A Saviour In Summer?
The other day, after many years, i had a glass of sugarcane juice. Like many other habits of the past, including drinking water from the tap wherever available, including the dodgiest railway platforms, drinking sugarcane juice from the street is something that one avoids nowadays in the name of health, hygiene and happiness, so this was a carefully calibrated walk down memory lane. It was at one of those sanitised places that come with many guarantees of hygiene, including servers who slip plastic bags on their hands, and sure enough, it felt wrong. The taste was as one remembered it, more or less, but the experience just did not work. It was too self-conscious an act of nostalgic reach, with too meaning invested in every sip, and like many other acts of nostalgia, one was left dangling between memory and reality, losing something vital from both.
There is something magical about sugarcane juice, a sense of something wonderful being produced from something very prosaic. One understands the sweetness of fruits, for they radiate an ambrosial aura as they hang lazily from tree branches, with the nonchalant smugness of the well born. The fruit materialises from the branches, without too much effort, and hangs about until it is time to be picked and savoured. Year after year, the tree delivers its fruit, without any apparent effort; abundance is a sleight of hand, a parlour trick. The sugarcane comes from a much hardier world of sun-baked toil. It is a crop that needs hard labour in the fields. On the surface, it lives in the world of other crops, a world where food is grown and gathered grain by grain, and where the eventual bounty of a harvest is the outcome of an enormous amount of work.
Which is what makes its sweetness so miraculous. Its sweetness is not alien; the exterior is not a mere cover for something soft, squishy and sweet inside, sweetness is in fact the product of the stubby hardness of the cane. The beautiful and the sweet are not seen as a counterpoint to the everyday and rough but are inextricably linked to one another. Sugarcane reconciles the ideas of roughness and deliciousness, something that is most palpable when one chews through cane or eats ‘ganderi’ — pieces of sugarcane sprinkled with rose water that are quite popular in North India. The juice is extracted from the fibres of wood, leaving behind tasteless wads of pulp.
The act of watching sugarcane juice being produced is an oddly satisfying one. Rivers erupt from wood as the cane goes into the jaws of the crusher, as the wheel is moved laboriously at first, and then with increasing speed. The reluctance of the early stage gives way to a gush of magnanimity, only for the bounty to recede towards the end, as juice is wheedled out of increasingly lifeless looking cane. The final act of extraction involves twisting the reluctant remnants of the cane till some final sap is extorted. Even in the way juice is produced from the crop involves labour; juice here is locked up in the hardness of the cane and great force is needed to separate the sugar from the cane. In the world of sugarcane, nothing is easy, but with effort the rewards are very sweet indeed.
There is a quality to the sweetness of sugarcane juice that is unique. It is not merely sweet, but kind in its sweetness. It connects us with the essential nature of sugar, something that we have little familiarity with. The sugar we consume is a chemical concentrate that delivers sweetness in the most efficient way possible, but in doing so makes the idea of sugar itself meaningless. There is an innocence to the sweetness of sugarcane, an inclusive welcoming quality about it. It stands apart from the overeager cloying syrupiness of Indian sweets and has little in common with the worldly sensuousness of chocolate. Of course, in its street avatar, its taste is enhanced with the tang of lime and a hit of ginger and topped up with the mysteriously delicious masala that only street vendors have access to. The overall effect is of sweetness made a little more human, by adding a twist of the wicked to make ethereal innocence of sugar more real.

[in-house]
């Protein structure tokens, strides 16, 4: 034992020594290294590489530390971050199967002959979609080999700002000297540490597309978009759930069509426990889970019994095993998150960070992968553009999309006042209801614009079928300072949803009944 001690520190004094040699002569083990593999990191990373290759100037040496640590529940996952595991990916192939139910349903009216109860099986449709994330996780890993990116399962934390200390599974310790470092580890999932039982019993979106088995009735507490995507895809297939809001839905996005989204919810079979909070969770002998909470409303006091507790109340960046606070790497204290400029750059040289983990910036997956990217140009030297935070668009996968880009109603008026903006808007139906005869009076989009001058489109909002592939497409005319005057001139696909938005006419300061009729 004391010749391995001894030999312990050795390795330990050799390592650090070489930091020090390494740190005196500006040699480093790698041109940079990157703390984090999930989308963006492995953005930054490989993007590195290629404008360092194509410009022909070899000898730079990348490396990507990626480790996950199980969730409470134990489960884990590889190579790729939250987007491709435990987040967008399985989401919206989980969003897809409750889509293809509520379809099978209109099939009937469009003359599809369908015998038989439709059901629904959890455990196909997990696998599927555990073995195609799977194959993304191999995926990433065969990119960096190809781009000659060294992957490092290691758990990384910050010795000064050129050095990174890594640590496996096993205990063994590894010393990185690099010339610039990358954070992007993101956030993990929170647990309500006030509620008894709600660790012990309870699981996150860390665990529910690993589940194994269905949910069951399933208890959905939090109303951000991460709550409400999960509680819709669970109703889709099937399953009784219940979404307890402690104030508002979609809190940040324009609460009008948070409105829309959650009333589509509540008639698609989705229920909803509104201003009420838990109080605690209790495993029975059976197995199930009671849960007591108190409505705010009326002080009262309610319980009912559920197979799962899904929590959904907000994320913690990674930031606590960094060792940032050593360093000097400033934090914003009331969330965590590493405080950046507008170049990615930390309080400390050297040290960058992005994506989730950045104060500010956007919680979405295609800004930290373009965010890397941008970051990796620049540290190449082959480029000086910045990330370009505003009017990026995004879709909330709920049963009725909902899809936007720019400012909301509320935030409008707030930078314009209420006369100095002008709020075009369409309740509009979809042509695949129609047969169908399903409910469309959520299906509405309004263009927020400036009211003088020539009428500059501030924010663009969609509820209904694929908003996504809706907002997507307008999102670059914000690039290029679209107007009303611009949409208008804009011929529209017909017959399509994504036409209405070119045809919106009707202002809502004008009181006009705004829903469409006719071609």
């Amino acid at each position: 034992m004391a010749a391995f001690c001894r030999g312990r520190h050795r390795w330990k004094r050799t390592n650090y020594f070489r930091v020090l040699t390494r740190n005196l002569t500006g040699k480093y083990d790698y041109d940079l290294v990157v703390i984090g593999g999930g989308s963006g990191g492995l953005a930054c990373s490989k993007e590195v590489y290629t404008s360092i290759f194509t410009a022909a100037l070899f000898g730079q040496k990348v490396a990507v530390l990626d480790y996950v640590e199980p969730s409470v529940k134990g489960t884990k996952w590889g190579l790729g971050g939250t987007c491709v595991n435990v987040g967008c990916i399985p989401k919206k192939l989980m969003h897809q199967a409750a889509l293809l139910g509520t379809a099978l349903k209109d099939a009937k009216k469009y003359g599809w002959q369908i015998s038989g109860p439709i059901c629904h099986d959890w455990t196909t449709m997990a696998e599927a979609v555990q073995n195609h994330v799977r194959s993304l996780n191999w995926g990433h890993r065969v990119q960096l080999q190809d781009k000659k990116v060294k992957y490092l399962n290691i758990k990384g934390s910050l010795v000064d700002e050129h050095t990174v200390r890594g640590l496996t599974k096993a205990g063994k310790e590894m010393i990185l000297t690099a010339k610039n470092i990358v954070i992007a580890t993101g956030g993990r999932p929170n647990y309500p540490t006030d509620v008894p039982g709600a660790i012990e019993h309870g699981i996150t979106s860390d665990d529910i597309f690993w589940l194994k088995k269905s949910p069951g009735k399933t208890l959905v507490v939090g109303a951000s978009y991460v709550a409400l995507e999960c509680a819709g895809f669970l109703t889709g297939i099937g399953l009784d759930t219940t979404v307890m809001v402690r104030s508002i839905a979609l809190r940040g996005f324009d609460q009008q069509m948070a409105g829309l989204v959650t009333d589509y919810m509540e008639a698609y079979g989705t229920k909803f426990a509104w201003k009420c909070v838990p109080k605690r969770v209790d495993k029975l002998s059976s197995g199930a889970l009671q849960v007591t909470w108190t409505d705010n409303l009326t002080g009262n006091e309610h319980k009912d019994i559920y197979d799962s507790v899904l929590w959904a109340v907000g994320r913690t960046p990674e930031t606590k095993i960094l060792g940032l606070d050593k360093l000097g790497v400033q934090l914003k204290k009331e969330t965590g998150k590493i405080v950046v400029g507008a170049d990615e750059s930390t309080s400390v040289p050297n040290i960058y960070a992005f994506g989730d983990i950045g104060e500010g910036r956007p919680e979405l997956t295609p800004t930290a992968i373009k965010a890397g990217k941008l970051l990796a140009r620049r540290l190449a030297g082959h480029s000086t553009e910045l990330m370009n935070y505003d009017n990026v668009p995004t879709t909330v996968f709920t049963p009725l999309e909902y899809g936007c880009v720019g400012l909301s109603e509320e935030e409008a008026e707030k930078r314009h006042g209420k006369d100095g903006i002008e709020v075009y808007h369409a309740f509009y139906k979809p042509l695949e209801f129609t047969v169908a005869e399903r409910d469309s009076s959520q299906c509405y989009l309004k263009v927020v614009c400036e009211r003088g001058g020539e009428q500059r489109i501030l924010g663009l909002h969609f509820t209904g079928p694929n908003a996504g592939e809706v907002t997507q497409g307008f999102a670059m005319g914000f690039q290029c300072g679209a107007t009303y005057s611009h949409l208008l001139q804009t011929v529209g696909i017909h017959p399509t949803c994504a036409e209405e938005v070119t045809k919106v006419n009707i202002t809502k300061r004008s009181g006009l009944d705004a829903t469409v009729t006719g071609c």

Sugarcane juice was the product of a time when the sun was not an enemy that one scurried away from. It was a reward for accepting summer as a part of one’s life. There were other summer treats available, each with their own little stories. Lemonade and sharbat made at home were the more commonplace among the options, fruit juices were expensive and exotic and somehow not satisfying enough, and bottled soft drinks were an occasional treat to be quaffed without mercy when available free at weddings. The masala soda had its loyalists with its combination of aeration and bite that delivered an abrupt form of freshness. The ubiquitous orange bar was the cheapest hit in town, and one got the tongue to prove it. The baraf-ka-gola or the chuski was a wonderfully inventive way of sucking on icy exotic flavours while beating the heat. The crushed ice acted as a screen on which to spray some lurid colours and fantastic, synthetic, and perhaps deeply toxic flavours.
But sugarcane juice was still special. A lot of the other treats were solitary pleasures of the child, to be enjoyed after some persuasion of a nearby adult but sugarcane juice cut across divisions of age. It was considered socially legitimate and seen as due reward for being out in the sun doing something worthwile. Some negotiation about whether to get the larger glass or the smaller one notwithstanding, it was rarely seen as an unreasonable demand, one that needed to be guarded against in the name of middle class restraint. To many, sugarcane juice is a lost joy, a part of one’s history that cannot be reclaimed in any meaningful sense. To value and enjoy sweetness of a certain kind, one perhaps has to lead a certain kind of a life.
(This piece has appeared previously in the Times of India)